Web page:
In contrast to this, a common view at present is shown in the second diagram. What is frequently implied, or even explicitly stated, is that the Doctrines are somehow wider and more flexible than evangelicalism, taking in views that would certainly be regarded as non-evangelical historically and at present. 

That the first diagram corresponds accurately to our historic and present identity is borne out by the excellent introduction to our Handbook of Doctrine:

Our doctrinal statement, then, derives from the teaching of John Wesley and the evangelical awakening of the 18th and 19th centuries. While there was significant correspondence between evangelicals in the mid-19th century, indicated especially in the nine-point statement of the Evangelical Alliance of 1846, the distinctives of Salvation Army doctrine came from Methodism. The Salvation Army Handbook Of Doctrine Page xviii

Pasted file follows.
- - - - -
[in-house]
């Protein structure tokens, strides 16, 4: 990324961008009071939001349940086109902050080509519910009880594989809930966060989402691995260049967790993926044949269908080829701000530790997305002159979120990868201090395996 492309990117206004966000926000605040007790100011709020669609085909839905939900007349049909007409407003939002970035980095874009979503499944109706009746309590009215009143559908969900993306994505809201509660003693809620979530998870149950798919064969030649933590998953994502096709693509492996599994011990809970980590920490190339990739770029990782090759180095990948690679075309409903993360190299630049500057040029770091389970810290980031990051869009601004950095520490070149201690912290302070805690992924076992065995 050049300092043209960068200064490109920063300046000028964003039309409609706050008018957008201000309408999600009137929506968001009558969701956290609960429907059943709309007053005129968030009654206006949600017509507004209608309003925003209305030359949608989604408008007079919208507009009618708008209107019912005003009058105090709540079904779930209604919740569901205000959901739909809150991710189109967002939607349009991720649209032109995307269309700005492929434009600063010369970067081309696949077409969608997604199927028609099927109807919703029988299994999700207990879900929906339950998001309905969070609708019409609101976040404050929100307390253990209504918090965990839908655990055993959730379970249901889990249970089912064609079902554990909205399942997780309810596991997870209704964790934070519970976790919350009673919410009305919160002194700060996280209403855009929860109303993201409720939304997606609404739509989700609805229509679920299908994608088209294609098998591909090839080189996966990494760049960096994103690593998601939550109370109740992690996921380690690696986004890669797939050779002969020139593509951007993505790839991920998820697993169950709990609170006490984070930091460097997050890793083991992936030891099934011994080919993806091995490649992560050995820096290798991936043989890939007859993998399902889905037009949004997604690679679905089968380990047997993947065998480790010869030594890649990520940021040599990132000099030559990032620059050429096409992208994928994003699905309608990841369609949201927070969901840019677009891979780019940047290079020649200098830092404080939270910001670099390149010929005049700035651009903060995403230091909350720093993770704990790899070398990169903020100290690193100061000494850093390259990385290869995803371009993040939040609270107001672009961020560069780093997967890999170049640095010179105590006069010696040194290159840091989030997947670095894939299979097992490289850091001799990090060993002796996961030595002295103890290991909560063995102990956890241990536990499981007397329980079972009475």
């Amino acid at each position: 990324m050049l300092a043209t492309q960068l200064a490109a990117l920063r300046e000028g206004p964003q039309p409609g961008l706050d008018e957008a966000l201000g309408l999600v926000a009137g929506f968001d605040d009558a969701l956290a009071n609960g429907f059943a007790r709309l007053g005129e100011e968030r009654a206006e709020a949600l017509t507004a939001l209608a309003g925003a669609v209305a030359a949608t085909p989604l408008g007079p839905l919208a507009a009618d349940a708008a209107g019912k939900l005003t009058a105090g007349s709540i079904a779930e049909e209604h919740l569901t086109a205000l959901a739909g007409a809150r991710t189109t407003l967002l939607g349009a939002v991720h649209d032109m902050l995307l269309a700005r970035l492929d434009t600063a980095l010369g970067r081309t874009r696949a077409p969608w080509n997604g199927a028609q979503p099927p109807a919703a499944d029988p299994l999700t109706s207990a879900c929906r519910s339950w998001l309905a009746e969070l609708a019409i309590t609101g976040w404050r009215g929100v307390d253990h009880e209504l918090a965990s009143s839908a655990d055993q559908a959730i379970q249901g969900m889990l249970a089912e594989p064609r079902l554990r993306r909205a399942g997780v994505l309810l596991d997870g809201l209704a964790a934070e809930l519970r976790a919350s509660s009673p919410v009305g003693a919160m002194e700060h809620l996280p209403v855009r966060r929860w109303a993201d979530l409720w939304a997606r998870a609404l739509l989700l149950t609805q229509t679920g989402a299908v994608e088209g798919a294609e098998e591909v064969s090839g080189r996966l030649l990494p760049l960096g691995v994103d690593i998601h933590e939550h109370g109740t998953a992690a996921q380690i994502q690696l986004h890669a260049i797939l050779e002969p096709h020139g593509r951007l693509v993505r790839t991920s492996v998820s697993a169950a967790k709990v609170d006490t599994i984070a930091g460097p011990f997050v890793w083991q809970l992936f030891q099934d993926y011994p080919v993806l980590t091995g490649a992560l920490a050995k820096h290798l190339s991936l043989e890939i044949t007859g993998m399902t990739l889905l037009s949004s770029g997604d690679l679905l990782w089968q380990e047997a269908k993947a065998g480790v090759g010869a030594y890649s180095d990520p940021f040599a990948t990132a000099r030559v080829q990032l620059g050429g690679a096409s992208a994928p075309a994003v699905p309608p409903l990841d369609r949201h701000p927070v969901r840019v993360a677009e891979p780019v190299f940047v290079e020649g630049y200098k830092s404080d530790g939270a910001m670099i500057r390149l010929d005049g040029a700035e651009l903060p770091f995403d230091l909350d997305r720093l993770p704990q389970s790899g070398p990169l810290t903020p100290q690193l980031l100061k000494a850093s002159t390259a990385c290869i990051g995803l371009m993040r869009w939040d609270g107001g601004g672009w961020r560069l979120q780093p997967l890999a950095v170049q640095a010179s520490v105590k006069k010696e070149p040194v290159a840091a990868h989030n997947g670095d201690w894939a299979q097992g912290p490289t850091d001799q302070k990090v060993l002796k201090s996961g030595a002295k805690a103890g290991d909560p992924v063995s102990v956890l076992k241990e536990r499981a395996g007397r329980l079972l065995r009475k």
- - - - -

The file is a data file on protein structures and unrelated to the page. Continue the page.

The tendency to emphasise the breadth and liberty implicit in the doctrines often leads to discussing them with an emphasis on flexibility and diversity of interpretation rather than from the standpoint of definite and clear shared truth. Sometimes one feels that the driving motive for this claimed flexibility is precisely the accommodation of non-evangelical views while “affirming” the doctrines. Beliefs that the SA founders were deliberately and explicitly excluding are now accepted as falling within the range permitted by a new, elastic reading of the founders' words. It is that reading which is an innovation, and insofar as it seems to permit people to say they believe the doctrines while actually believing something else, it is a danger to the movement.